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Thursday, August 25, 2011

WikiLeaks Internet Leaks: Damage or Democracy?

The recent documents released by the internet organization WikiLeaks have created much debate. Proponents argue that in a free, democratic society, we should all have the right to know what our government is doing. Opponents say that every government must be able to conduct some business in private. The real issue at hand is "how do these leaks hurt America?"


Foreign Relations

Diplomacy depends upon communication between different world powers. The United States remains one of the premier superpowers on the world stage, and its financial stability depends upon that status. Many of the so-called secrets revealed by the 250,000 documents are scarcely that. In fact, a majority of the memos disclose nothing that wasn't already known.
For example a memo stating that British Foreign Minister David Miliband was supporting the Tamil diaspora for votes was anything but news. The Sri Lankan media has been broadcasting that story quite loudly enough.
The problem isn't so much that suspected positions have been confirmed, but rather that someone has made public what should have been kept private: the personal communications between government officials. Clearly better security protocols are in order

There is an undeniable effect that has been noted in foreign relations between the U.S. and other nations. Since so much of international cooperation depends upon a certain level of discretion, revealing secret communications has led to a cooling of several essential relationships.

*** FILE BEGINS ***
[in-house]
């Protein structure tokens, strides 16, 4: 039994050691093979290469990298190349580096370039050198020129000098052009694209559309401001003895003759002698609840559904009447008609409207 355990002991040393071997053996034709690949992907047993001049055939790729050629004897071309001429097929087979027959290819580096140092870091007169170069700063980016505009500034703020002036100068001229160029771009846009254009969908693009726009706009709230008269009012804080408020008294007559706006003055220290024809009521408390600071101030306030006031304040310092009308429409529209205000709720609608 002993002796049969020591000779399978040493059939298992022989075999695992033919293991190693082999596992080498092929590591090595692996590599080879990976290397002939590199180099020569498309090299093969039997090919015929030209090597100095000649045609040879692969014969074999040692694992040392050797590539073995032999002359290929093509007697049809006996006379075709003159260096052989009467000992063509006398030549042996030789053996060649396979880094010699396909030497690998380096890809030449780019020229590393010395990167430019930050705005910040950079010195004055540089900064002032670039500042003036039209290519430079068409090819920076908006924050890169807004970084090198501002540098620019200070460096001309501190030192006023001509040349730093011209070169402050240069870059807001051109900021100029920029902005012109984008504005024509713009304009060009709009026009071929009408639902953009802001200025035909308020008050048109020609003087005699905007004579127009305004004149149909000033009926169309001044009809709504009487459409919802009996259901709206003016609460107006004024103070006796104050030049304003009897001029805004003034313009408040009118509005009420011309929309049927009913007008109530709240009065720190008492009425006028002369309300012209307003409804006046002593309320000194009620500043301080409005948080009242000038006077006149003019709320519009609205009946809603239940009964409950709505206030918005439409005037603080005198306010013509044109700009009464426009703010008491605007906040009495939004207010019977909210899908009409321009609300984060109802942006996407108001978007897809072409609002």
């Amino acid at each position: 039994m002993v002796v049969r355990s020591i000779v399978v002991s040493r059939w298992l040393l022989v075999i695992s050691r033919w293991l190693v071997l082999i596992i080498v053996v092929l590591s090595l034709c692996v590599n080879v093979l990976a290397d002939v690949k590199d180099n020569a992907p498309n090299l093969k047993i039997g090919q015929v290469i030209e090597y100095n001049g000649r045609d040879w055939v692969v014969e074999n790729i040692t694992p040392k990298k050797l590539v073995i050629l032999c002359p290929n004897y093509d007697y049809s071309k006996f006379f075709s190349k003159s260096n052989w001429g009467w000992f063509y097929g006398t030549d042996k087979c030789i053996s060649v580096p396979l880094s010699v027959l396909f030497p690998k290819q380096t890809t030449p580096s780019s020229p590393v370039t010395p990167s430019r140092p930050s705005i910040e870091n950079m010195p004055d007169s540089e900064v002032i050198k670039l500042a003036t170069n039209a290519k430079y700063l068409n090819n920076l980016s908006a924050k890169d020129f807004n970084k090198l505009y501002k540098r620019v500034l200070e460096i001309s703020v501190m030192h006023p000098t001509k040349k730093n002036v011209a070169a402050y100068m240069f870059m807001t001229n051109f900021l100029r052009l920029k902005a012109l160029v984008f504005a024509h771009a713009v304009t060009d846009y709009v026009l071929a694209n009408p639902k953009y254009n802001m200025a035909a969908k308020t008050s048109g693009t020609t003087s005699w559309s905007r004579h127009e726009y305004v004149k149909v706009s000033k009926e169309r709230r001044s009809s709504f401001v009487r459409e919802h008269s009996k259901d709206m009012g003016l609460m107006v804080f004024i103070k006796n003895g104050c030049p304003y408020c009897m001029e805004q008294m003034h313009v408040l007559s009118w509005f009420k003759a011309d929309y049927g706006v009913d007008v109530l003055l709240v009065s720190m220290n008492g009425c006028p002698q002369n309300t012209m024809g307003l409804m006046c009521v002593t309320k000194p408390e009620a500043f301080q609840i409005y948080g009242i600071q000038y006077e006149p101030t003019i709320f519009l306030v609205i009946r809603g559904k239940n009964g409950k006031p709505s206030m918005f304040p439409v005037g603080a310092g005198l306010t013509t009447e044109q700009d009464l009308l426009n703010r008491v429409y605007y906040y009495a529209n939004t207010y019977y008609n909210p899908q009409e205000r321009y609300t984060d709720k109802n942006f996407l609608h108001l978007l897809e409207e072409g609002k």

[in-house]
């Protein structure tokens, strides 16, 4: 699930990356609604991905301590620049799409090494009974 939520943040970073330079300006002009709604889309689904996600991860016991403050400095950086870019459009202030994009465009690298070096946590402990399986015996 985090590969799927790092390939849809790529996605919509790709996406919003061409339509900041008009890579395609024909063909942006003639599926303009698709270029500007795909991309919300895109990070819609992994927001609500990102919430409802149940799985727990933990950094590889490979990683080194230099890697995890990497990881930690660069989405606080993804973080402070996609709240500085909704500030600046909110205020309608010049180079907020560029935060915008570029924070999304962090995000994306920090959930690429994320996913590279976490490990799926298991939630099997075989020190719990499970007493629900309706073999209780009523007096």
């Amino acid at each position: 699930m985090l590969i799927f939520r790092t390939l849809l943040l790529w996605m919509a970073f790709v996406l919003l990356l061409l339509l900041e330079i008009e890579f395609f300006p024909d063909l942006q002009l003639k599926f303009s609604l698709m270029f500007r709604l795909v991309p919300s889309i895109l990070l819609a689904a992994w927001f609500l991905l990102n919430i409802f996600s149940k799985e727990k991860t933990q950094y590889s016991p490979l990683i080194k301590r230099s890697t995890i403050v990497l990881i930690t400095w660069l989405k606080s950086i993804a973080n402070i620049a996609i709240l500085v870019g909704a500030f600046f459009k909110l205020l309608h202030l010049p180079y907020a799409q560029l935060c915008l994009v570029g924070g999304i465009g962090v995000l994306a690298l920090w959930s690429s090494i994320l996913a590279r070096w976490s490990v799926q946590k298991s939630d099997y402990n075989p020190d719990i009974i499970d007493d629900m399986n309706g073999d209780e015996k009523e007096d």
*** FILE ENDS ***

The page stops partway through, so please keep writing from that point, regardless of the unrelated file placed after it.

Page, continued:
The Long Term Effect

In the long term the release of communications, memos and other documents by WikiLeaks will no doubt lead to more discretion on the part of American officials in positions of authority. What once might have been sent by email will now have to be handled by secure phone lines or other venues. It won't do anyone any harm to be more careful with what they say or write; however, there is always a price to pay for the loss of free communications.
America will certainly weather this storm, as it has many others. While the general perception is that governments should conduct all business in a completely moral and open fashion, it is also understood that such an ideal isn't realistic; diplomacy requires a certain level of chicanery. America is simply too large a player at this point for the damage to be more than temporary.

Author: Michael Rupkalvis works with the LedBulbsandLights website. The site features a number of different types of environmentally-friendly LED lamps, including PAR 20 LED spotlights and other LED lights.

This article is free for republishing

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